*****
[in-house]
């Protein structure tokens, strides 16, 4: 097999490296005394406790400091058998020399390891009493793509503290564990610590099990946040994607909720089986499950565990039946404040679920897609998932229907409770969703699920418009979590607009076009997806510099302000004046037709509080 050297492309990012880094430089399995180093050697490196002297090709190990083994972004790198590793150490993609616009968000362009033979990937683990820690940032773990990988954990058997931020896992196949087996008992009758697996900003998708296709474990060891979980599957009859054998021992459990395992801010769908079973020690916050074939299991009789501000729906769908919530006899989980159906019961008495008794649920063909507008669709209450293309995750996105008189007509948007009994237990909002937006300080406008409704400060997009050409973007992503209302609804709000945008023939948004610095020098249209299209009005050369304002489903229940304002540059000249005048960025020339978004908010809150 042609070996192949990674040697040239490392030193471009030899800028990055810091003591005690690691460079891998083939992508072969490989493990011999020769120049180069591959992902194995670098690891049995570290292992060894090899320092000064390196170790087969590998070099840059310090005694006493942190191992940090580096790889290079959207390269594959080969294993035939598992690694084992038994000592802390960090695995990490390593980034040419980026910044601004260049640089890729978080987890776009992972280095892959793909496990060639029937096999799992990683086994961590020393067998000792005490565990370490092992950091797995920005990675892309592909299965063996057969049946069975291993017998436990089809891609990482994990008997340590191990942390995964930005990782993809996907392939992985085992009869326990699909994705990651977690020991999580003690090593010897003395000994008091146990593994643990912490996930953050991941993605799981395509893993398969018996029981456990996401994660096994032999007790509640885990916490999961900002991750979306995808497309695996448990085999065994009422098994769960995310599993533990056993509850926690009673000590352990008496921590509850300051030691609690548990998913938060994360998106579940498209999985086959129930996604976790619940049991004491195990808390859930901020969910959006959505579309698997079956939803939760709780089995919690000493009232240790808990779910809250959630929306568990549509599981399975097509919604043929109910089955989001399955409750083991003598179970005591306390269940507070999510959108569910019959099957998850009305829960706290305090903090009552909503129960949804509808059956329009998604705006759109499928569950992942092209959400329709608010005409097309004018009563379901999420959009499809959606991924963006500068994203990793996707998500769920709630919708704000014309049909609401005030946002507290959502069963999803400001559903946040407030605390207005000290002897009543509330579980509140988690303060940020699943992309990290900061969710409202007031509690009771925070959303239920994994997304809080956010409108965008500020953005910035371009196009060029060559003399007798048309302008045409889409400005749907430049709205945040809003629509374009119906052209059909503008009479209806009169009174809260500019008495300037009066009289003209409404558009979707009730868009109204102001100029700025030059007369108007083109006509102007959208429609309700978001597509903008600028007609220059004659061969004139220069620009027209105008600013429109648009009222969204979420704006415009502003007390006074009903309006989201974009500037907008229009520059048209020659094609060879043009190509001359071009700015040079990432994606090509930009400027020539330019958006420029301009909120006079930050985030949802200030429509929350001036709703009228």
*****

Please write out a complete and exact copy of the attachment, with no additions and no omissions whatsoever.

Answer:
[in-house]
């Protein structure tokens, strides 16, 4: 097999490296005394406790400091058998020399390891009493793509503290564990610590099990946040994607909720089986499950565990039946404040679920897609998932229907409770969703699920418009979590607009076009997806510099302000004046037709509080 050297492309990012880094430089399995180093050697490196002297090709190990083994972004790198590793150490993609616009968000362009033979990937683990820690940032773990990988954990058997931020896992196949087996008992009758697996900003998708296709474990060891979980599957009859054998021992459990395992801010769908079973020690916050074939299991009789501000729906769908919530006899989980159906019961008495008794649920063909507008669709209450293309995750996105008189007509948007009994237990909002937006300080406008409704400060997009050409973007992503209302609804709000945008023939948004610095020098249209299209009005050369304002489903229940304002540059000249005048960025020339978004908010809150 042609070996192949990674040697040239490392030193471009030899800028990055810091003591005690690691460079891998083939992508072969490989493990011999020769120049180069591959992902194995670098690891049995570290292992060894090899320092000064390196170790087969590998070099840059310090005694006493942190191992940090580096790889290079959207390269594959080969294993035939598992690694084992038994000592802390960090695995990490390593980034040419980026910044601004260049640089890729978080987890776009992972280095892959793909496990060639029937096999799992990683086994961590020393067998000792005490565990370490092992950091797995920005990675892309592909299965063996057969049946069975291993017998436990089809891609990482994990008997340590191990942390995964930005990782993809996907392939992985085992009869326990699909994705990651977690020991999580003690090593010897003395000994008091146990593994643990912490996930953050991941993605799981395509893993398969018996029981456990996401994660096994032999007790509640885990916490999961900002991750979306995808497309695996448990085999065994009422098994769960995310599993533990056993509850926690009673000590352990008496921590509850300051030691609690548990998913938060994360998106579940498209999985086959129930996604976790619940049991004491195990808390859930901020969910959006959505579309698997079956939803939760709780089995919690000493009232240790808990779910809250959630929306568990549509599981399975097509919604043929109910089955989001399955409750083991003598179970005591306390269940507070999510959108569910019959099957998850009305829960706290305090903090009552909503129960949804509808059956329009998604705006759109499928569950992942092209959400329709608010005409097309004018009563379901999420959009499809959606991924963006500068994203990793996707998500769920709630919708704000014309049909609401005030946002507290959502069963999803400001559903946040407030605390207005000290002897009543509330579980509140988690303060940020699943992309990290900061969710409202007031509690009771925070959303239920994994997304809080956010409108965008500020953005910035371009196009060029060559003399007798048309302008045409889409400005749907430049709205945040809003629509374009119906052209059909503008009479209806009169009174809260500019008495300037009066009289003209409404558009979707009730868009109204102001100029700025030059007369108007083109006509102007959208429609309700978001597509903008600028007609220059004659061969004139220069620009027209105008600013429109648009009222969204979420704006415009502003007390006074009903309006989201974009500037907008229009520059048209020659094609060879043009190509001359071009700015040079990432994606090509930009400027020539330019958006420029301009909120006079930050985030949802200030429509929350001036709703009228």